Grid Cybersecurity Spending to Reach $3.2B…News from Navigant, Enel and Enbala

Aug. 8, 2017
Navigant pegs rise in spending for grid cybersecurity…Enel completes EnerNOC acquisition…Zoma invests in Enbala
Navigant sees rise in grid cybersecurity spending

Navigant Research is reporting today that it foresees global spending on grid cybersecurity growing from $1.8 billion in 2017 to nearly $3.2 billion in 2026.

“The proliferation of the smart grid and Internet of Things (IoT) has led to the deployment of billions of networked sensing devices, increasingly further out to the grid edge,” says Michael Kelly, research analyst with Navigant Research. “While this paradigm shift has led to unprecedented data collection, network visibility, and situational awareness, it has also drastically increased utility vulnerability.”

Microgrids – especially cybersecure microgrids – are increasingly being discussed as a way to ensure grid cybersecurity and keep the power flowing to critical facilities.

Navigant says that exponential growth in the number of attacks and threat actors is shaping a business environment in which the question utilities now face is when an incident will occur—not if.

A summary of the report, Cybersecurity for the Digital Utility, is available for free download on the Navigant Research website.

Enel completes EnerNOC acquisition

Enel Green Power North America has completed its $250 million purchase of EnerNOC, and is now sole owner of the U.S.-based demand response company.

Enel acquires EnerNOC’s more than 8,000 customers, 14,000 sites under management and a total of 6 GW of demand response capacity.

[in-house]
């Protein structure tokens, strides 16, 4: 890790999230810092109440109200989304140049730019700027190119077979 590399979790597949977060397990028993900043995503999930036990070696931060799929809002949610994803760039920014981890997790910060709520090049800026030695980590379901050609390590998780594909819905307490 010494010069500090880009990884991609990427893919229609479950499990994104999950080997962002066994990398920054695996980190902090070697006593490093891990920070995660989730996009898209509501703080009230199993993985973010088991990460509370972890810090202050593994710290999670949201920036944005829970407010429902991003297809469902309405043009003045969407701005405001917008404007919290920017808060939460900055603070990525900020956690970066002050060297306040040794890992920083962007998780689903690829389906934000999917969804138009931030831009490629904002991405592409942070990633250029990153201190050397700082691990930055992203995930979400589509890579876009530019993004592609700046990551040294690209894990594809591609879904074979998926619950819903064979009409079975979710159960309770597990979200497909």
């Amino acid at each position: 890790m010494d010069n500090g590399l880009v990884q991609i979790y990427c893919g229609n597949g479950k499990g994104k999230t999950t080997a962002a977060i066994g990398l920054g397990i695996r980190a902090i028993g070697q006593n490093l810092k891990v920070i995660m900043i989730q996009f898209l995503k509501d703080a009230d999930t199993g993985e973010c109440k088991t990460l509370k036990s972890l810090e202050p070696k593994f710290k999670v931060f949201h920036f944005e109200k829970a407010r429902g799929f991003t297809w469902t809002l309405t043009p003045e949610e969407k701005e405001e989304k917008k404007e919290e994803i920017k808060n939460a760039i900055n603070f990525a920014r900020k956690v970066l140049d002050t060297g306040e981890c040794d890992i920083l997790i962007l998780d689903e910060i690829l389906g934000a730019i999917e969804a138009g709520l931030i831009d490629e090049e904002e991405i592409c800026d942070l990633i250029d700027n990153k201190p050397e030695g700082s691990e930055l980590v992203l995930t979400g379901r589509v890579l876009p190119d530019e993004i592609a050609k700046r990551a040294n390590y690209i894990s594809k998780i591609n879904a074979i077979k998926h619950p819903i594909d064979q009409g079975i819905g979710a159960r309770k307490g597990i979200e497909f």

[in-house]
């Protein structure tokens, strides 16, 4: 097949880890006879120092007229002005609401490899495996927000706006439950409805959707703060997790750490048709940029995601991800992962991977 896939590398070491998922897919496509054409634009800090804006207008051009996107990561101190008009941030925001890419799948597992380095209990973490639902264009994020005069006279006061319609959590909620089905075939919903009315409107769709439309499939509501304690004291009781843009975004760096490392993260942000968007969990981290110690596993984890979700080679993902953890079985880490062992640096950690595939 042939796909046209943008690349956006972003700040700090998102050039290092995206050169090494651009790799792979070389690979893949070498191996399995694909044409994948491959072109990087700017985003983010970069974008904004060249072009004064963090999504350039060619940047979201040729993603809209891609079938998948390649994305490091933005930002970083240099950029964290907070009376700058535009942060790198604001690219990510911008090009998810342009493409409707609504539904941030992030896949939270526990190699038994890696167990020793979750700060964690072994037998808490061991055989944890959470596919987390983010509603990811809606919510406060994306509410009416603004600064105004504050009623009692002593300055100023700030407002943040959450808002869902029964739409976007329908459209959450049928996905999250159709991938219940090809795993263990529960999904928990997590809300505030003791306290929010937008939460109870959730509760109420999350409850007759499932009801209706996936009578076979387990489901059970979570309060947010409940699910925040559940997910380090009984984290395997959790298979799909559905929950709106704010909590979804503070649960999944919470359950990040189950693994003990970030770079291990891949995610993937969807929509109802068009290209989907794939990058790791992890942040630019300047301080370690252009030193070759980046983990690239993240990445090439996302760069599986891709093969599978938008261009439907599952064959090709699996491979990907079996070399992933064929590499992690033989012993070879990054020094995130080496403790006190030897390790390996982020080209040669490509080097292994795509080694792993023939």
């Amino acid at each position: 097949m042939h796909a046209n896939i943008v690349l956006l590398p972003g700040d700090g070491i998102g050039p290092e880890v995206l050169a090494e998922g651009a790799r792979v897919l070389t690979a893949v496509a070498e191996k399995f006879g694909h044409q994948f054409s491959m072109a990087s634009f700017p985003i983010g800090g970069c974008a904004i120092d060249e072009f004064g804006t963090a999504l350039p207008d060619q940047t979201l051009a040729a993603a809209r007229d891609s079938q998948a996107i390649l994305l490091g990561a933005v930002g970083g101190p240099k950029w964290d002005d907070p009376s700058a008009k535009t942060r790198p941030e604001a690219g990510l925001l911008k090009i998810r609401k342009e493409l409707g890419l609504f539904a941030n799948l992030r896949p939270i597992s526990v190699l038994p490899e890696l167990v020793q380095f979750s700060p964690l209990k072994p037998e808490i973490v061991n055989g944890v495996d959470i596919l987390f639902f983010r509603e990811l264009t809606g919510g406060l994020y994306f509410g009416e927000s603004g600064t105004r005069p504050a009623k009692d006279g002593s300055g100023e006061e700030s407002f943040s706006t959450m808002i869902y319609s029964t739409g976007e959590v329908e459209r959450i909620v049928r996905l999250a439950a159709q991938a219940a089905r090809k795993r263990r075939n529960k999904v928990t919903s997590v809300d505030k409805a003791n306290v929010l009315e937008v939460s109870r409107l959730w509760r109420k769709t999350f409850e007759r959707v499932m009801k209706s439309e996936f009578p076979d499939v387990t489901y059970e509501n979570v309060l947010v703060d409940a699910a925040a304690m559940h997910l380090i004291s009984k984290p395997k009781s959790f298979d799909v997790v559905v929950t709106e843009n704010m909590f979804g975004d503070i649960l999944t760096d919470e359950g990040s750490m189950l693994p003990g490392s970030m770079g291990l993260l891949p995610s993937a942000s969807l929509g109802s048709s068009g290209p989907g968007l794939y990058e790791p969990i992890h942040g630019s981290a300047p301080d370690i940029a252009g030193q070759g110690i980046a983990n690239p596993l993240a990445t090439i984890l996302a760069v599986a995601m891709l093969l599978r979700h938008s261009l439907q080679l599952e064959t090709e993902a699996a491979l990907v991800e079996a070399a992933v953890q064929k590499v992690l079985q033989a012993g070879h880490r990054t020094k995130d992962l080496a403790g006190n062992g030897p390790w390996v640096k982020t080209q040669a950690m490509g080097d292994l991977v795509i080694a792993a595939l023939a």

EnerNOC has active demand response networks in North America, Europe and Asia-Pacific. It also offers an energy intelligence software that enables businesses to boost facility efficiency, simplify utility bill management and ease reporting burdens. The company’s energy procurement tools and services help customers buy energy more strategically, manage risk, and optimize pricing.

Headquartered in Andover, Massachusetts, Enel Green Power Group is a subsidiary of the global energy giant Enel Group.

Zoma invests in Enbala

Zoma Capital has made a new investment in Enbala, bringing its over-subscribed Series B financing to $17.5 million.

The investment arm for the Denver-based family office of Ben and Lucy Ana Walton, Zoma Capital invests in a broad range of market-based sustainable solutions addressing environmental and social problems, with an emphasis on energy, water and community development and with a geographic focus on Colorado and Chile.

“Our investment in Enbala will enable utilities, energy service companies and commercial enterprises to accomplish their common goal of more efficiently utilizing distributed and renewable energy resources. The investment in Enbala also supports Zoma’s organizational goal of having an impact within our local communities,” said Melissa Cheong, Zoma’s chief investment officer.

Other investors for Enbala’s Series B include ABB Technology Ventures, National Grid, GE Ventures, Obvious Ventures, EnerTech Capital and Chrysalix Venture Capital.

For more news on grid cybersecurity and other microgrid stories, follow Microgrid Knowledge on Twitter @MicrogridNews .

About the Author

Elisa Wood | Editor-in-Chief

Elisa Wood is an award-winning writer and editor who specializes in the energy industry. She is chief editor and co-founder of Microgrid Knowledge and serves as co-host of the publication’s popular conference series. She also co-founded RealEnergyWriters.com, where she continues to lead a team of energy writers who produce content for energy companies and advocacy organizations.

She has been writing about energy for more than two decades and is published widely. Her work can be found in prominent energy business journals as well as mainstream publications. She has been quoted by NPR, the Wall Street Journal and other notable media outlets.

“For an especially readable voice in the industry, the most consistent interpreter across these years has been the energy journalist Elisa Wood, whose Microgrid Knowledge (and conference) has aggregated more stories better than any other feed of its time,” wrote Malcolm McCullough, in the book, Downtime on the Microgrid, published by MIT Press in 2020.

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